Janelle Monáe plans to give more than music back to Kansas City

Janelle Monae’s latest album, “Dirty Computer,” was released earlier this year. Her music, style, politics and revelations about her sexuality landed her on the covers of Rolling Stone and the New York Times Magazine. She’s also recently appeared in “Hidden Figures” and “Moonlight,” the 2016 film which won an Academy Award for Best Motion Picture. … More Janelle Monáe plans to give more than music back to Kansas City

‘Not going anywhere’: Hartford youth group finds voice in fight against gun violence

Gunfire brought chaos to the West Indian Day Parade in Hartford a decade ago. Some parade goers assumed fireworks — until they saw a kid on the ground. His head was soaked with blood. “All I remember is just running,” Tyrek Marquez, 17, said on a recent morning. “Then after that, it was blank.” Marquez … More ‘Not going anywhere’: Hartford youth group finds voice in fight against gun violence

Why more cities in Kansas are talking about protecting LGBTQ people from discrimination

Recent discussions about protecting LGBTQ residents from discrimination in Prairie Village and Mission, Kansas, recall a similar, highly controversial effort a few years ago in Roeland Park — and a quiet development in Wyandotte County earlier this year. “If I worked in Prairie Village I could be fired for being gay. I’m married to my wife, but if I … More Why more cities in Kansas are talking about protecting LGBTQ people from discrimination

Grassroots approach boosted black voters’ turnout in primary — What about midterms?

After the August 2018 primaries, it’s clear many people — young, black and progressive — played a major role in helping former Ferguson Councilman Wesley Bell defeat incumbent St. Louis County prosecutor Bob McCulloch in the Democratic race. “We’re saying bye to Bob and ushering in, hopefully, a new era in prosecutor politics,” Rodney Brown … More Grassroots approach boosted black voters’ turnout in primary — What about midterms?

How divided is St. Louis? Filmmaker seeks to find out in season two of ‘Smoke City’

St. Louis activist and filmmaker Cami Thomas moved back to St. Louis from college a year after Michael Brown’s death. While news of the 2014 shooting and the protests that followed grabbed national attention, she was miles away at school — grappling with the developments and fallout. When she returned to St. Louis, Thomas said … More How divided is St. Louis? Filmmaker seeks to find out in season two of ‘Smoke City’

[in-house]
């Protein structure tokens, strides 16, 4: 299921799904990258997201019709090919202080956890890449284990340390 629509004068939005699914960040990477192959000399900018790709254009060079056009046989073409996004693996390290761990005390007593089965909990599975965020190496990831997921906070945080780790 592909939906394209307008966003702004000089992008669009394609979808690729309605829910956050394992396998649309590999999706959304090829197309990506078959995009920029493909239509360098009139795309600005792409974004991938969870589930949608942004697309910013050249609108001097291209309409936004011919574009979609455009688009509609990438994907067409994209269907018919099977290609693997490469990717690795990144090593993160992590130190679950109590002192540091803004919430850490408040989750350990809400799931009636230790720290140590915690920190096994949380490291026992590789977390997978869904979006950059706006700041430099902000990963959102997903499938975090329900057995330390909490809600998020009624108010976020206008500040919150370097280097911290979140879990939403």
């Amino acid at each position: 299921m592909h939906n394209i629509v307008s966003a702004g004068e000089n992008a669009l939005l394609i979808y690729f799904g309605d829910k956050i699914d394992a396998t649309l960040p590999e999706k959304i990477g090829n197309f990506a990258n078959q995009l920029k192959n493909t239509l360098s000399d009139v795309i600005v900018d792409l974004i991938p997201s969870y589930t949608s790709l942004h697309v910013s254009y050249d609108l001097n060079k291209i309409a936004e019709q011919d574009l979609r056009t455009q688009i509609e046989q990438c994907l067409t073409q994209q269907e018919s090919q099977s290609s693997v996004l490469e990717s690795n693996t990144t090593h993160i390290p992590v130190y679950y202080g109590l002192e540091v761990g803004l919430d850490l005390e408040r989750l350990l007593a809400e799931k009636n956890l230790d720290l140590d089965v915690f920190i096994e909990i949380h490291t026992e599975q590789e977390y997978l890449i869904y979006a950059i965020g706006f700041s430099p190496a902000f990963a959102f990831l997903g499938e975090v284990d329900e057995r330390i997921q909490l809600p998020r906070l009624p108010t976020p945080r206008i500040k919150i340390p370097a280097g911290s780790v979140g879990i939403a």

How does ‘Crazy Rich Asians’ play with Asian Americans in the heartland?

The media is replete with reaction and commentary about the movie “Crazy Rich Asians” from people on the coasts and even overseas. As guest host of the KCUR show Central Standard, Sharing America’s Michelle Tyrene Johnson invited three Kansas City residents to talk about the film–its impact, its resonance, even its “Easter eggs.” The guests … More How does ‘Crazy Rich Asians’ play with Asian Americans in the heartland?

Off to prep school: Students get scholarships after learning sport of squash

Squash is a global game, but in the U.S., it’s a sport primarily associated with white players. Squash courts tend to be located at private schools and members-only clubs. “The elite, affluent communities … have access to squash, and unfortunately it hasn’t been a super accessible sport for most people,” said Meg Taylor, executive director … More Off to prep school: Students get scholarships after learning sport of squash

Dig in: The story behind a unique pork tenderloin sandwich in Kansas City

It’s the kind of place with a following, long lines out the door, and home to one of Kansas City’s unique food traditions. The pork tenderloin has been reviewed extensively by food critics locally for several years. Charles Ferruzza, a long-time food critic, is a fan. “It’s hard to find the perfect pork tenderloin that … More Dig in: The story behind a unique pork tenderloin sandwich in Kansas City

Portland: Is your white fragility showing?

Outdoor billboards are a traditional form of advertising and — for many commuters — just another sign you pass while on the road. But over the last few months, a collection of billboards have been catching folks’ attention with their messages — and even making some feel uncomfortable: “Black Lives Matter” “De-escalation, Not Militarization” “Portland…Is Your … More Portland: Is your white fragility showing?

Sound reporting for experienced journalists: We want you!

It’s no secret that newsrooms are downsizing; in particular, newspapers seem to be doing a lot of the cutting in journalism.  Meanwhile, public media is growing, with many newsrooms–including those that are part of Sharing America–are filling open positions and adding new ones. According to the Pew Research Center: “The top 20 NPR-affiliated public radio … More Sound reporting for experienced journalists: We want you!

I’ve been waiting for a long time’: More than 7,000 people await Section 8 in Illinois community

The door is off its hinges in Farlon Wilson’s bathroom. Wilson said that’s an improvement from when she first moved in, when there was no bathroom door at all. She said she’s putting in work orders to fix the problems nearly every week. “The tub won’t stop leaking and the floor is about to fall,” … More I’ve been waiting for a long time’: More than 7,000 people await Section 8 in Illinois community

Past Housing Discrimination Contributed To Wealth Gap Between Blacks and Whites In Kansas City

Sam Shockley went to school with the black students who eventually desegregated Central High School in Little Rock, Arkansas. So he was more than familiar with the harshness of racism. When he moved to Kansas City in the 1950s, he experienced a different brand of it. “Here it was more covert,” Shockley says. In the … More Past Housing Discrimination Contributed To Wealth Gap Between Blacks and Whites In Kansas City